What is Organic

You Can’t Beat Organic Gardening To Build Resilliance

Some of us are born with a green thumb, but mine tend toward dirt-gray fringed with edgy nails. The sage garden advice my grandpa taught me as a child eventually came back in Thyme. 

Planting an organic garden is good for your health and peace of mind and just may be a source of security in the wild times ahead. Not only does it allow you to save money on groceries, but it’s also a fun and rewarding experience that can teach you a lot about organic gardening

Even though the Autumn chill is just around the corner, don’t throw in the trowel. 

When it comes to growing vegetables, there are many different types that you can choose from. 

Some of the most popular options include tomatoes, cucumbers, peppers, and carrots. But not all veggies are created equal. Some adapted and flourished in cool places, so it’s vital to understand and select vegetables that will do well in your specific climate and soil type.

Planting a fall garden will require those cool weather vegetables like broccoli or cabbage, chard, and kale. However, lettuce, herbs, and radish grow quickly and relish the cool weather. 

Be Grounded in The Soil Food Web 

NRSC Food Soil Web

Once you’ve selected the vegetables you want to grow, it’s time to build nutrients in your soil. 

Healthy soil is teaming with billions of living residents. There are so many crucial critters like archaea, bacteria, fungi, algae, and protozoa to foster. Not to mention larger ones like mites, nematodes, earthworms, and ants. All of these make up the web of life. 

They support plant health as they decompose organic matter, cycle nutrients, enhance soil structure, and control pests.

Nourish them—they are the stewards of organic matter and rich humus that nourishes your plants.

Make sure that the soil is loose, not compacted. You can do this by using a garden fork or tiller to loosen up the top layer of soil. 

Conserve Water – Don’t Take a Leek

smartphone acer jade s in the hands of a man on a background of yellow flowers
Ag Technology helps conserve water
Photo by Kaboompics .com on Pexels.com

Once your vegetables are in the ground, you need to feed and water them. Irrigation is especially important now as our planet is heating up. 

Consider researching and installing a smart sprinkler controller. It’s like a thermostat for your garden that controls your watering schedule automatically. 

It optimizes your irrigation system by automatically adjusting to the weather, making it easier for you to maintain beautifully flourishing produce and conserve our precious water.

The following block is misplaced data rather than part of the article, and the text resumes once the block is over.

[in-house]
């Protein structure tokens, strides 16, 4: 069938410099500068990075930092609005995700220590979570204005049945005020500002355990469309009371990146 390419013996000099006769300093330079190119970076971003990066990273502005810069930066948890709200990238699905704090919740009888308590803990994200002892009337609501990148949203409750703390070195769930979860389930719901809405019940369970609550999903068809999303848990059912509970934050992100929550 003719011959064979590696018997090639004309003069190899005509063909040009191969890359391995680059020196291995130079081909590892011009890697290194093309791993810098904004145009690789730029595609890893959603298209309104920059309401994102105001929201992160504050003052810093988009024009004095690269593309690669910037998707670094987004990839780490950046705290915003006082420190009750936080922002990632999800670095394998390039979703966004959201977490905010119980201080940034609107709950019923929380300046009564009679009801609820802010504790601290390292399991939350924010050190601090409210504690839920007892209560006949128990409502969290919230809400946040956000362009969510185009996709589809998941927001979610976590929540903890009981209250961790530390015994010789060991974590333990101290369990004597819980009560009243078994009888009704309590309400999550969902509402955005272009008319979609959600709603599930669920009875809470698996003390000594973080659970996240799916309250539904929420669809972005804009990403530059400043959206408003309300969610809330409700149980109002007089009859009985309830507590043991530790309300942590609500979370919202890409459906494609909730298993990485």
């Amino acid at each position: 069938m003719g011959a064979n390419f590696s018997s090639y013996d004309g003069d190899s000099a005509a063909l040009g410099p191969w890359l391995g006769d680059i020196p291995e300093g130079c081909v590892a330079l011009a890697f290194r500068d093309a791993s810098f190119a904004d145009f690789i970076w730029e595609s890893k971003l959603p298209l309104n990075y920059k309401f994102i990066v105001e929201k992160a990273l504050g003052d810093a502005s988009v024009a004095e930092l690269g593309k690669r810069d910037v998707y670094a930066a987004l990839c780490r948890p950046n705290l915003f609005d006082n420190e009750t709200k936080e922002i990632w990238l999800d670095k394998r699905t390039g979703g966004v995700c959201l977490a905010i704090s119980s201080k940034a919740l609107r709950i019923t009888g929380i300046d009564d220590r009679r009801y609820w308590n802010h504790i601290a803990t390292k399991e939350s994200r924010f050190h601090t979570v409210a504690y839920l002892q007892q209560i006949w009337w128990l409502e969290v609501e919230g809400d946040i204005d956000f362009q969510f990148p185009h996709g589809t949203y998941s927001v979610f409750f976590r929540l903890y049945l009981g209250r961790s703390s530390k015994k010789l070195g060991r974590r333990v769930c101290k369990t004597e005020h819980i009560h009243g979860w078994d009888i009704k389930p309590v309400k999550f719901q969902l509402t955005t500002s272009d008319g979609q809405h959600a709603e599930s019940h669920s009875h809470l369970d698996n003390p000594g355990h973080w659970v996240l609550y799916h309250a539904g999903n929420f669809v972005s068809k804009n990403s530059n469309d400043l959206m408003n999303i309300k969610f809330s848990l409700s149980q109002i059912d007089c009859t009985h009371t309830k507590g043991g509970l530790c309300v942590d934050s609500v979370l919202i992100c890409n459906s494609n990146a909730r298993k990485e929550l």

Before you know it, you’ll be making a delicious roasted brussels sprouts recipe! 

Cover crops are Fancy Underplants

green leafed plant bokeh photography
Photo by Airin Party on Pexels.com

Think about soil fertility in two ways. Cover crops play a crucial role in ensuring your soil has a strong growing foundation for many years to come. Planting fall or winter cover crops prevent soil compaction and erosion and add nitrogen, potassium, and other vital soil nutrients. 

Organic Fertilizers Are a Solid Number Two 

To fertilize, you can either make your own compost or buy OMRI-certified organic fertilizer and soil amendments. The Organic Materials Review Institute (OMRI) is a nonprofit organization that determines which input products are allowed for use in organic production and processing. 

One of my favorite OMRI fertilizers comes AgroThrive . Their technology transforms methane-producing animal waste into organic fertilizers. If you want immediate and prolific microbial activity and vigorous root and foliage growth, give their products a try. 

The Emergence of “Hunger Stones” In Europe 

mountainous desert valley with curvy river
Photo by ArtHouse Studio on Pexels.com

My German friend Lutz calls me occasionally from Cologne to check in and see what I’m up to. I told him I was thinking about a fall garden, and he mentioned it wasn’t easy for German agrarians.  

The entire European continent is suffering from the worst drought in thousands of years, and the great rivers Rhine, Danube, and Loire are all baked to a trickle. He’s witnessed the reappearance of “hunger stones” along the banks of Germany’s largest river in recent weeks. 

These old stones bear dates and initials from ancient people as a warning of the hardships in times of drought. 

They serve as a reminder that we depend on our soils and waters to feed ourselves.  

Gardening is a great hobby that can provide fresh, healthy vegetables and give you a sense of satisfaction.

It can also serve to keep you resilient during these changing times. Raking up is hard to do.


Photo by CDC on Unsplash

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